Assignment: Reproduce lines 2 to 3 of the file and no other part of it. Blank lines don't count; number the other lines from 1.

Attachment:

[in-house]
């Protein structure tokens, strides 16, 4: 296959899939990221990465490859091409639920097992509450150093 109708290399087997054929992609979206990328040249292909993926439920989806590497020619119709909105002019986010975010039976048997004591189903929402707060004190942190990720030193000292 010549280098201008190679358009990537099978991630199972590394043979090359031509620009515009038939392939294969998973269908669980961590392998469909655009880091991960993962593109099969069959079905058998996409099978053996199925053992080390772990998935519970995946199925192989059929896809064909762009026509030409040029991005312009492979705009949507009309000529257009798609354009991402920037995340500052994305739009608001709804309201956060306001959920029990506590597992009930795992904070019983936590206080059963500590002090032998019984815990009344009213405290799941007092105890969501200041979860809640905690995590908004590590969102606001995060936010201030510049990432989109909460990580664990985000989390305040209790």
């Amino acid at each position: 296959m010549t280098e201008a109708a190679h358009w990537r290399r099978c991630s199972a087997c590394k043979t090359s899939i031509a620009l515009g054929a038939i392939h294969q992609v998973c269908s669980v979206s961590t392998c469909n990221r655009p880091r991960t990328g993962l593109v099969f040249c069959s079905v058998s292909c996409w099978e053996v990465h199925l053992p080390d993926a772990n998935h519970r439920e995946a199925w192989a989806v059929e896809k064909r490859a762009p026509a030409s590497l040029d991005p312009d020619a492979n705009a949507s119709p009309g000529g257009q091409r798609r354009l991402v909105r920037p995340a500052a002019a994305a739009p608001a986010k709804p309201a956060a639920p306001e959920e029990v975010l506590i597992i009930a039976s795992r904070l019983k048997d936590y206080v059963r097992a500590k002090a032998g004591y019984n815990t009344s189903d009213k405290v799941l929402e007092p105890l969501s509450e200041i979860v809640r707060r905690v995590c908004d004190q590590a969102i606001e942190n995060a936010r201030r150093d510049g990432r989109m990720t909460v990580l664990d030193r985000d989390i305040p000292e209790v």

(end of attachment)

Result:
């Protein structure tokens, strides 16, 4: 296959899939990221990465490859091409639920097992509450150093 109708290399087997054929992609979206990328040249292909993926439920989806590497020619119709909105002019986010975010039976048997004591189903929402707060004190942190990720030193000292 010549280098201008190679358009990537099978991630199972590394043979090359031509620009515009038939392939294969998973269908669980961590392998469909655009880091991960993962593109099969069959079905058998996409099978053996199925053992080390772990998935519970995946199925192989059929896809064909762009026509030409040029991005312009492979705009949507009309000529257009798609354009991402920037995340500052994305739009608001709804309201956060306001959920029990506590597992009930795992904070019983936590206080059963500590002090032998019984815990009344009213405290799941007092105890969501200041979860809640905690995590908004590590969102606001995060936010201030510049990432989109909460990580664990985000989390305040209790």
């Amino acid at each position: 296959m010549t280098e201008a109708a190679h358009w990537r290399r099978c991630s199972a087997c590394k043979t090359s899939i031509a620009l515009g054929a038939i392939h294969q992609v998973c269908s669980v979206s961590t392998c469909n990221r655009p880091r991960t990328g993962l593109v099969f040249c069959s079905v058998s292909c996409w099978e053996v990465h199925l053992p080390d993926a772990n998935h519970r439920e995946a199925w192989a989806v059929e896809k064909r490859a762009p026509a030409s590497l040029d991005p312009d020619a492979n705009a949507s119709p009309g000529g257009q091409r798609r354009l991402v909105r920037p995340a500052a002019a994305a739009p608001a986010k709804p309201a956060a639920p306001e959920e029990v975010l506590i597992i009930a039976s795992r904070l019983k048997d936590y206080v059963r097992a500590k002090a032998g004591y019984n815990t009344s189903d009213k405290v799941l929402e007092p105890l969501s509450e200041i979860v809640r707060r905690v995590c908004d004190q590590a969102i606001e942190n995060a936010r201030r150093d510049g990432r989109m990720t909460v990580l664990d030193r985000d989390i305040p000292e209790v």